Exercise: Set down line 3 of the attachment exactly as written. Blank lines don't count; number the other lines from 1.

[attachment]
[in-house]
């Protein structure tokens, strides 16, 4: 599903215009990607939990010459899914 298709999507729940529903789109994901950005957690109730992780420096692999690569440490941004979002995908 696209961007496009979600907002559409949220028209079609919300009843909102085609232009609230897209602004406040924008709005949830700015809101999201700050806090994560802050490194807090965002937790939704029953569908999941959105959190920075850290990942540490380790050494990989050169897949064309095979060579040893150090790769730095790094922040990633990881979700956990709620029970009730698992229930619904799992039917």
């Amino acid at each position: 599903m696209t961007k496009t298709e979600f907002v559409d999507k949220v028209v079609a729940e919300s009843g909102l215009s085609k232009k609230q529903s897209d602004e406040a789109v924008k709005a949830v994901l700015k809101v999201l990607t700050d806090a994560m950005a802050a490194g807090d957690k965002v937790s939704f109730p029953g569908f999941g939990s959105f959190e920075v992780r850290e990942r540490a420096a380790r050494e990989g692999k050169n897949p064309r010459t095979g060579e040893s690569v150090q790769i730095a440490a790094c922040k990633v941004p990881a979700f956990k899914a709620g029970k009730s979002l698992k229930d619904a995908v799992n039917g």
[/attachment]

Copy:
């Amino acid at each position: 599903m696209t961007k496009t298709e979600f907002v559409d999507k949220v028209v079609a729940e919300s009843g909102l215009s085609k232009k609230q529903s897209d602004e406040a789109v924008k709005a949830v994901l700015k809101v999201l990607t700050d806090a994560m950005a802050a490194g807090d957690k965002v937790s939704f109730p029953g569908f999941g939990s959105f959190e920075v992780r850290e990942r540490a420096a380790r050494e990989g692999k050169n897949p064309r010459t095979g060579e040893s690569v150090q790769i730095a440490a790094c922040k990633v941004p990881a979700f956990k899914a709620g029970k009730s979002l698992k229930d619904a995908v799992n039917g």